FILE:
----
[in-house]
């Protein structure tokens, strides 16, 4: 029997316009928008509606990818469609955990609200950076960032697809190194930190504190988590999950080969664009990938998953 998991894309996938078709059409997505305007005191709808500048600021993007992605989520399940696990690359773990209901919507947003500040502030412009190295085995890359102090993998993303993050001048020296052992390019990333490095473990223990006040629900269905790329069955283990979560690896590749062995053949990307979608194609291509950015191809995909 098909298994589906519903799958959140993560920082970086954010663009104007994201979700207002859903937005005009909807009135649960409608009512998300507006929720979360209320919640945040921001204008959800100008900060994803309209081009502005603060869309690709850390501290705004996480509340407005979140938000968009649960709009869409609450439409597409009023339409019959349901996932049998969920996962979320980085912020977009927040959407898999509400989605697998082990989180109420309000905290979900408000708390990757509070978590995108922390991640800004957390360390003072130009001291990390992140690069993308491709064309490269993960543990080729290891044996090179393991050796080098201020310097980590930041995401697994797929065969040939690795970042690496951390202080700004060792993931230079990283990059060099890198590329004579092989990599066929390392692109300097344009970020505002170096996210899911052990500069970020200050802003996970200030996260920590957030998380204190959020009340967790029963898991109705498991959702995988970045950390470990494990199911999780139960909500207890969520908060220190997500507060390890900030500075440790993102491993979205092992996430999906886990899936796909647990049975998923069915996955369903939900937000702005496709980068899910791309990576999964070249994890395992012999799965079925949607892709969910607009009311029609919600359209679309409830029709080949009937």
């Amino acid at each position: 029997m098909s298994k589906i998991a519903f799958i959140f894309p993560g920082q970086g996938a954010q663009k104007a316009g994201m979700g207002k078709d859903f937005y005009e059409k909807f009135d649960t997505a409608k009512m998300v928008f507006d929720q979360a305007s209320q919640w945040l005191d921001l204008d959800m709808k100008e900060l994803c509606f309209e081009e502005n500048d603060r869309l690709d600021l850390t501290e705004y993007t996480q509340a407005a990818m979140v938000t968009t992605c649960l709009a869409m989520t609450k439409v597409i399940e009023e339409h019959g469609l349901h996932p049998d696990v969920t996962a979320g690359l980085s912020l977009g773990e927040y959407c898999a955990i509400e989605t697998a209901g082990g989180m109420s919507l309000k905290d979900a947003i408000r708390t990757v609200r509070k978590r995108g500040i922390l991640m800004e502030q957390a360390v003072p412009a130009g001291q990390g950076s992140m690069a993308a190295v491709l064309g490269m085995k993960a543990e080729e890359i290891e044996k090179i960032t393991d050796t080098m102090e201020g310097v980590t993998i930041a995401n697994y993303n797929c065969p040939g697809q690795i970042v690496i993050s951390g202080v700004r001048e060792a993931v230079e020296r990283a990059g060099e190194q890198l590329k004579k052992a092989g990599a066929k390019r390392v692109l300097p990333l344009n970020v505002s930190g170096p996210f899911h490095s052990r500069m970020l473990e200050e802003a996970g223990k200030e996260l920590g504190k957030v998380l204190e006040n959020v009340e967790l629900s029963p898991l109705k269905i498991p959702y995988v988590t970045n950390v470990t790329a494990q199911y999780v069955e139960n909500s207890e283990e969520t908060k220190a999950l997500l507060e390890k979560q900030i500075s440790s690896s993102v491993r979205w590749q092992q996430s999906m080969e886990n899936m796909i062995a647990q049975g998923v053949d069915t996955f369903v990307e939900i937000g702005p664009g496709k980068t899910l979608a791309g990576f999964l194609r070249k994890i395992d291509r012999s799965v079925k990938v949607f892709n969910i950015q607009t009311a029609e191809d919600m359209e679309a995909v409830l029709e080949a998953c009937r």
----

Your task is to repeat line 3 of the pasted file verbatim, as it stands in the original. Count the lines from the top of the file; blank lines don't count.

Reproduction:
């Amino acid at each position: 029997m098909s298994k589906i998991a519903f799958i959140f894309p993560g920082q970086g996938a954010q663009k104007a316009g994201m979700g207002k078709d859903f937005y005009e059409k909807f009135d649960t997505a409608k009512m998300v928008f507006d929720q979360a305007s209320q919640w945040l005191d921001l204008d959800m709808k100008e900060l994803c509606f309209e081009e502005n500048d603060r869309l690709d600021l850390t501290e705004y993007t996480q509340a407005a990818m979140v938000t968009t992605c649960l709009a869409m989520t609450k439409v597409i399940e009023e339409h019959g469609l349901h996932p049998d696990v969920t996962a979320g690359l980085s912020l977009g773990e927040y959407c898999a955990i509400e989605t697998a209901g082990g989180m109420s919507l309000k905290d979900a947003i408000r708390t990757v609200r509070k978590r995108g500040i922390l991640m800004e502030q957390a360390v003072p412009a130009g001291q990390g950076s992140m690069a993308a190295v491709l064309g490269m085995k993960a543990e080729e890359i290891e044996k090179i960032t393991d050796t080098m102090e201020g310097v980590t993998i930041a995401n697994y993303n797929c065969p040939g697809q690795i970042v690496i993050s951390g202080v700004r001048e060792a993931v230079e020296r990283a990059g060099e190194q890198l590329k004579k052992a092989g990599a066929k390019r390392v692109l300097p990333l344009n970020v505002s930190g170096p996210f899911h490095s052990r500069m970020l473990e200050e802003a996970g223990k200030e996260l920590g504190k957030v998380l204190e006040n959020v009340e967790l629900s029963p898991l109705k269905i498991p959702y995988v988590t970045n950390v470990t790329a494990q199911y999780v069955e139960n909500s207890e283990e969520t908060k220190a999950l997500l507060e390890k979560q900030i500075s440790s690896s993102v491993r979205w590749q092992q996430s999906m080969e886990n899936m796909i062995a647990q049975g998923v053949d069915t996955f369903v990307e939900i937000g702005p664009g496709k980068t899910l979608a791309g990576f999964l194609r070249k994890i395992d291509r012999s799965v079925k990938v949607f892709n969910i950015q607009t009311a029609e191809d919600m359209e679309a995909v409830l029709e080949a998953c009937r």